Healing the Nation

As the storm raged and lightening flashed outside my flimsy tent, the wind tried to blow apart my meager shelter like the wolf blowing down the pig’s house of straw.  Buckets of water were continually beating the sides of the tent and I was giving up any attempt to stay dry as the rain leaked into my sleeping bag, soaking me to the bone. I was in awe of the pure power of the storm pounding down like the hammer of God and awakening me to something primal and pure, deep within my soul. I was on summer break and still on my walkabout during my college years in a tent in the middle of nowhere in some field somewhere along the back roads of Louisiana.  In the midst of the storm, the following lines of poetry came to me to give me words to express the inexpressible experience that overwhelmed me in harmony with the power and wildness of the wind and rain of the storm outside my tent:


I shed a silent tear, and when I turn to face my fear,
I see me looking back at me, illusion called reality.
Into the hidden depths I fall, the shadow of myself to call
To face the form of light in me;
Gather myself in unity, illusions of Reality.


Today, years later as a therapist, I have the profound honor and privilege of helping people to face and embrace their pain; to confront their personal demons and in so doing, help people to release their fears and discover the reality of the beauty and radical love that is the truth of their essential nature. I have the joy to do this all day every day, and I wouldn’t have it any other way, because when people begin to realize and act on the truth of their nature, then they don’t settle for the dysfunctional garbage in their lives anymore and they find the courage and the presence of mind to change their lives for the better, or they shift their perceptions and realize nothing needs to change for them to be happy.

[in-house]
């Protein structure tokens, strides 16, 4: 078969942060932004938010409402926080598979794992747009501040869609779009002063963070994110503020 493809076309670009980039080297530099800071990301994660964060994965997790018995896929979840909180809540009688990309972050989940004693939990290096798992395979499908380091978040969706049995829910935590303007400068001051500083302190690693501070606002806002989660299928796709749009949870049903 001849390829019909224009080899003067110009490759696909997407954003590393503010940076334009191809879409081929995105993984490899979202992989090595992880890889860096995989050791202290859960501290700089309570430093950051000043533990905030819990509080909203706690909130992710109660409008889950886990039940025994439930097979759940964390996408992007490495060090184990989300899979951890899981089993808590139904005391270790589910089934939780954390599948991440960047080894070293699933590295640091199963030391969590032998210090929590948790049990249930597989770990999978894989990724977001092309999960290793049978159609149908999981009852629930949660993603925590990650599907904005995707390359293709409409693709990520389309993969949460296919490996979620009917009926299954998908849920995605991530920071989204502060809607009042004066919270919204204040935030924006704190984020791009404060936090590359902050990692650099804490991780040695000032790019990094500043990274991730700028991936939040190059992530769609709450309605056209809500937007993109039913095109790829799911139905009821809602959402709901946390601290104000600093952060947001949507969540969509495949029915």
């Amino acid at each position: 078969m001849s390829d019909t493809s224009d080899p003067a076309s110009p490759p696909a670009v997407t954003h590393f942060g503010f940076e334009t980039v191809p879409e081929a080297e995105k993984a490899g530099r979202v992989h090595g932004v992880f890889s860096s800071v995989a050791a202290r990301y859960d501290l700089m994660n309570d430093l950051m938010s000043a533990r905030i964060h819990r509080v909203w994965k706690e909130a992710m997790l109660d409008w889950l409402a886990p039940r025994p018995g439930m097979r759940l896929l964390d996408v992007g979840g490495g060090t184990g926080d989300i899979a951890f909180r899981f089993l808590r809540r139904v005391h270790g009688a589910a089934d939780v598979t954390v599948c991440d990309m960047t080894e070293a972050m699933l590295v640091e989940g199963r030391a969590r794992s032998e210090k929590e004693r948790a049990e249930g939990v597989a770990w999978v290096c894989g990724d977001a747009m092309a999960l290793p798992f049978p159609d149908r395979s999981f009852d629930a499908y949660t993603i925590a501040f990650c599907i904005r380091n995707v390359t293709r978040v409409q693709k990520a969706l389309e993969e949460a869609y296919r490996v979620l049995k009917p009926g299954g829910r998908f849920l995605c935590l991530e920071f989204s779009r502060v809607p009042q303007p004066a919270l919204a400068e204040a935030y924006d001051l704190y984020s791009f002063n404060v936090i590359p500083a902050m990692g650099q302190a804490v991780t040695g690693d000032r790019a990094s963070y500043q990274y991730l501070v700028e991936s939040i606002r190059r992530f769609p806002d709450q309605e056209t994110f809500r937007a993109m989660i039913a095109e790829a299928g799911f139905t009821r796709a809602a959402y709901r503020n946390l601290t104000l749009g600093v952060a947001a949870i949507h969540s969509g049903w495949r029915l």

To have this kind of radical transformation in your life, you must first confront your dysfunction and face your demons, because whatever fears and dysfunction you avoid, these fears ultimately run your life and determine the patterns of the repeating cycles of conflict and problems in your life. Whatever issues you avoid will run your life.


As a nation, we have the opportunity to face our collective demons because the raging storm of our internal conflict as a nation has become so toxic and dysfunctional that it is bringing us to a crises point in our identity as a nation. In my experience as a therapist, people usually need to get to this crises point before they are ready to change.  They need to hit rock bottom before they are ready to wake up to the reality of the problems in their lives and find the political will to change for the better. We currently have a dysfunctional political process where leaders on both sides of the aisle work to enhance and promote their positions and their views rather than work for consensus or concern themselves about the truth of the facts of any given situation.


Our political process has become so contentious that respect, common sense, the facts, and good judgement are habitually sacrificed on the altar of winning the vote or getting a policy, a budget or a set of laws passed. Hopefully as a nation we have hit rock bottom and are ready to collectively wake up and become healthier, and demand better behavior from our leaders on both sides of the political aisle rather than playing the blame game and simply blaming the other side. Any particular elected official can only be a symptom of the larger problem because they were chosen by an election process that is founded on our accusatory and dysfunctional dialogue as a nation.  Simply stated, our dysfunctional process creates poor results. The problem is not the Republicans or the Democrats or the Libertarians or any single political entity, rather the problem is how we communicate in such a blaming and critical manner with each other.  This is exactly what I say to couples and families in conflict that come into my office for help and it applies to us as a nation as well. 


Imagine our nation as a single entity or a single family. Any family or individual who would have the kind of contentious and difficult decision making process going on internally that compares to the level of blame and criticism that goes on in our halls of power in Washington every day would have some serious mental health problems. Any individual who acted out the types of conflicts that happen between our leaders in Washington D.C. every day could be considered to have a diagnosable mental health disorder.